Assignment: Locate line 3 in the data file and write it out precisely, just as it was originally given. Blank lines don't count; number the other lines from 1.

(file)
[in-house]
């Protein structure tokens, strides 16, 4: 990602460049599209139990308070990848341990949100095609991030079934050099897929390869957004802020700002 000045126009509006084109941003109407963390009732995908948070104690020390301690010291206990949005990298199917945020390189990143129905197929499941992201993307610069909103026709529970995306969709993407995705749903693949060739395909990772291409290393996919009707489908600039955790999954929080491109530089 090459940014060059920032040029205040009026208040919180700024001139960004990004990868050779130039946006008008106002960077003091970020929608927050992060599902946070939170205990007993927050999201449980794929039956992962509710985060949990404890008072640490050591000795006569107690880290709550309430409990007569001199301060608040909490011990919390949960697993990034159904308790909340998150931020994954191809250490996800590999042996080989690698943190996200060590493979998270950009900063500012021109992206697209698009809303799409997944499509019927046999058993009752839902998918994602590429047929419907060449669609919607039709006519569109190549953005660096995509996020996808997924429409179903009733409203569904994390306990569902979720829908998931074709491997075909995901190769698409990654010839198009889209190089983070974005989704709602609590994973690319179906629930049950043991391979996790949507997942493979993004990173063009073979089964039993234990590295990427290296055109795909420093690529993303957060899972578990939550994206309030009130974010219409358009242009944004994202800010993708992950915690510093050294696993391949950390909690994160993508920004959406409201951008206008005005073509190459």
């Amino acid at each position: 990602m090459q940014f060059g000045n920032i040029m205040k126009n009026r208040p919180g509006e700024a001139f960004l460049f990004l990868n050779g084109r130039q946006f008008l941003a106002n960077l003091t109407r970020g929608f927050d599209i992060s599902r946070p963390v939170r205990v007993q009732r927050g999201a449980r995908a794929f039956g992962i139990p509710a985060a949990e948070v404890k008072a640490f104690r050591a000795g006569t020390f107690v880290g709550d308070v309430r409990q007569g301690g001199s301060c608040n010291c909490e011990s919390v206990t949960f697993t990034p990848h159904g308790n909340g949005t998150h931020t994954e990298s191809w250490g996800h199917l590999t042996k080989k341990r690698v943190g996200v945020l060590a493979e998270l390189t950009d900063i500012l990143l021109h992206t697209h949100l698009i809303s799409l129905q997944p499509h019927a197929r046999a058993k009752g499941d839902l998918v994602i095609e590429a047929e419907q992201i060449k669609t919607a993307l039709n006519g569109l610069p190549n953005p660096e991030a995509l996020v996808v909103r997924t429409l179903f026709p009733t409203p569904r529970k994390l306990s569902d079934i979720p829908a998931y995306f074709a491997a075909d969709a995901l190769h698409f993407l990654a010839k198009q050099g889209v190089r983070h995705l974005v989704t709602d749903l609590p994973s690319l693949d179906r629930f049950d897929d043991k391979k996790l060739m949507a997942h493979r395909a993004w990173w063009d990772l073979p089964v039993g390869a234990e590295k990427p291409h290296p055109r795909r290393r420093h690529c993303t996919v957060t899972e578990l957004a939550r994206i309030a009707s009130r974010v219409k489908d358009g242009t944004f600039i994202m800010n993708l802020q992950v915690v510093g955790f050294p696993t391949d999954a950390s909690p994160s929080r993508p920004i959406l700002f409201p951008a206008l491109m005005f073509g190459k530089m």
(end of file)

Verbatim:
């Amino acid at each position: 990602m090459q940014f060059g000045n920032i040029m205040k126009n009026r208040p919180g509006e700024a001139f960004l460049f990004l990868n050779g084109r130039q946006f008008l941003a106002n960077l003091t109407r970020g929608f927050d599209i992060s599902r946070p963390v939170r205990v007993q009732r927050g999201a449980r995908a794929f039956g992962i139990p509710a985060a949990e948070v404890k008072a640490f104690r050591a000795g006569t020390f107690v880290g709550d308070v309430r409990q007569g301690g001199s301060c608040n010291c909490e011990s919390v206990t949960f697993t990034p990848h159904g308790n909340g949005t998150h931020t994954e990298s191809w250490g996800h199917l590999t042996k080989k341990r690698v943190g996200v945020l060590a493979e998270l390189t950009d900063i500012l990143l021109h992206t697209h949100l698009i809303s799409l129905q997944p499509h019927a197929r046999a058993k009752g499941d839902l998918v994602i095609e590429a047929e419907q992201i060449k669609t919607a993307l039709n006519g569109l610069p190549n953005p660096e991030a995509l996020v996808v909103r997924t429409l179903f026709p009733t409203p569904r529970k994390l306990s569902d079934i979720p829908a998931y995306f074709a491997a075909d969709a995901l190769h698409f993407l990654a010839k198009q050099g889209v190089r983070h995705l974005v989704t709602d749903l609590p994973s690319l693949d179906r629930f049950d897929d043991k391979k996790l060739m949507a997942h493979r395909a993004w990173w063009d990772l073979p089964v039993g390869a234990e590295k990427p291409h290296p055109r795909r290393r420093h690529c993303t996919v957060t899972e578990l957004a939550r994206i309030a009707s009130r974010v219409k489908d358009g242009t944004f600039i994202m800010n993708l802020q992950v915690v510093g955790f050294p696993t391949d999954a950390s909690p994160s929080r993508p920004i959406l700002f409201p951008a206008l491109m005005f073509g190459k530089m």